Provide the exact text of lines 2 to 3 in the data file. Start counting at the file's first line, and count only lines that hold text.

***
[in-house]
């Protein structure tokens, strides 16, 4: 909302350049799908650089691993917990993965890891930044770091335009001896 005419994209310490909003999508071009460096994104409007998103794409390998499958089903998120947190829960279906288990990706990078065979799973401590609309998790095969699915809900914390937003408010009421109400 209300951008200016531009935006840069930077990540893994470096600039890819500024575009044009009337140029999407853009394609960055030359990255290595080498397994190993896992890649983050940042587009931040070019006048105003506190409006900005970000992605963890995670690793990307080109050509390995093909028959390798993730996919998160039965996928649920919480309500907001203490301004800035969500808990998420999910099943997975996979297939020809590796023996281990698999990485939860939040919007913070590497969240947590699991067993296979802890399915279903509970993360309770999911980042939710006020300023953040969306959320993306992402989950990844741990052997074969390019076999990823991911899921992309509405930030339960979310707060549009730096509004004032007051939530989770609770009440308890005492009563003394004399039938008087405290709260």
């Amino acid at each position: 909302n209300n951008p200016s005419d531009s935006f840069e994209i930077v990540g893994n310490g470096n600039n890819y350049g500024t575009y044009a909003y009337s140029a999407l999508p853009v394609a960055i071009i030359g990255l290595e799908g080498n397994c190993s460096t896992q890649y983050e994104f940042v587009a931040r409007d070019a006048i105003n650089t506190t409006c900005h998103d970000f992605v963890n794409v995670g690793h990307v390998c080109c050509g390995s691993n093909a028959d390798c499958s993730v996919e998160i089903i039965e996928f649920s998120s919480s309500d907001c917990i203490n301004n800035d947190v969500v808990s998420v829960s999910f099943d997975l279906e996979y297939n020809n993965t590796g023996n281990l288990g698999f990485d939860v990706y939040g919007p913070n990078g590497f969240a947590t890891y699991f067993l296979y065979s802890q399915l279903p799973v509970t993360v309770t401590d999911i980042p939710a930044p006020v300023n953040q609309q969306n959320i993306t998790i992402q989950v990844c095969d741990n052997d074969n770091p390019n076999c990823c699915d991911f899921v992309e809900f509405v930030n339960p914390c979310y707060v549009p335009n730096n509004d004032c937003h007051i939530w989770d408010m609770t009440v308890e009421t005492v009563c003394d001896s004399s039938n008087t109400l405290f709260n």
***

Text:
């Protein structure tokens, strides 16, 4: 909302350049799908650089691993917990993965890891930044770091335009001896 005419994209310490909003999508071009460096994104409007998103794409390998499958089903998120947190829960279906288990990706990078065979799973401590609309998790095969699915809900914390937003408010009421109400 209300951008200016531009935006840069930077990540893994470096600039890819500024575009044009009337140029999407853009394609960055030359990255290595080498397994190993896992890649983050940042587009931040070019006048105003506190409006900005970000992605963890995670690793990307080109050509390995093909028959390798993730996919998160039965996928649920919480309500907001203490301004800035969500808990998420999910099943997975996979297939020809590796023996281990698999990485939860939040919007913070590497969240947590699991067993296979802890399915279903509970993360309770999911980042939710006020300023953040969306959320993306992402989950990844741990052997074969390019076999990823991911899921992309509405930030339960979310707060549009730096509004004032007051939530989770609770009440308890005492009563003394004399039938008087405290709260």
């Amino acid at each position: 909302n209300n951008p200016s005419d531009s935006f840069e994209i930077v990540g893994n310490g470096n600039n890819y350049g500024t575009y044009a909003y009337s140029a999407l999508p853009v394609a960055i071009i030359g990255l290595e799908g080498n397994c190993s460096t896992q890649y983050e994104f940042v587009a931040r409007d070019a006048i105003n650089t506190t409006c900005h998103d970000f992605v963890n794409v995670g690793h990307v390998c080109c050509g390995s691993n093909a028959d390798c499958s993730v996919e998160i089903i039965e996928f649920s998120s919480s309500d907001c917990i203490n301004n800035d947190v969500v808990s998420v829960s999910f099943d997975l279906e996979y297939n020809n993965t590796g023996n281990l288990g698999f990485d939860v990706y939040g919007p913070n990078g590497f969240a947590t890891y699991f067993l296979y065979s802890q399915l279903p799973v509970t993360v309770t401590d999911i980042p939710a930044p006020v300023n953040q609309q969306n959320i993306t998790i992402q989950v990844c095969d741990n052997d074969n770091p390019n076999c990823c699915d991911f899921v992309e809900f509405v930030n339960p914390c979310y707060v549009p335009n730096n509004d004032c937003h007051i939530w989770d408010m609770t009440v308890e009421t005492v009563c003394d001896s004399s039938n008087t109400l405290f709260n």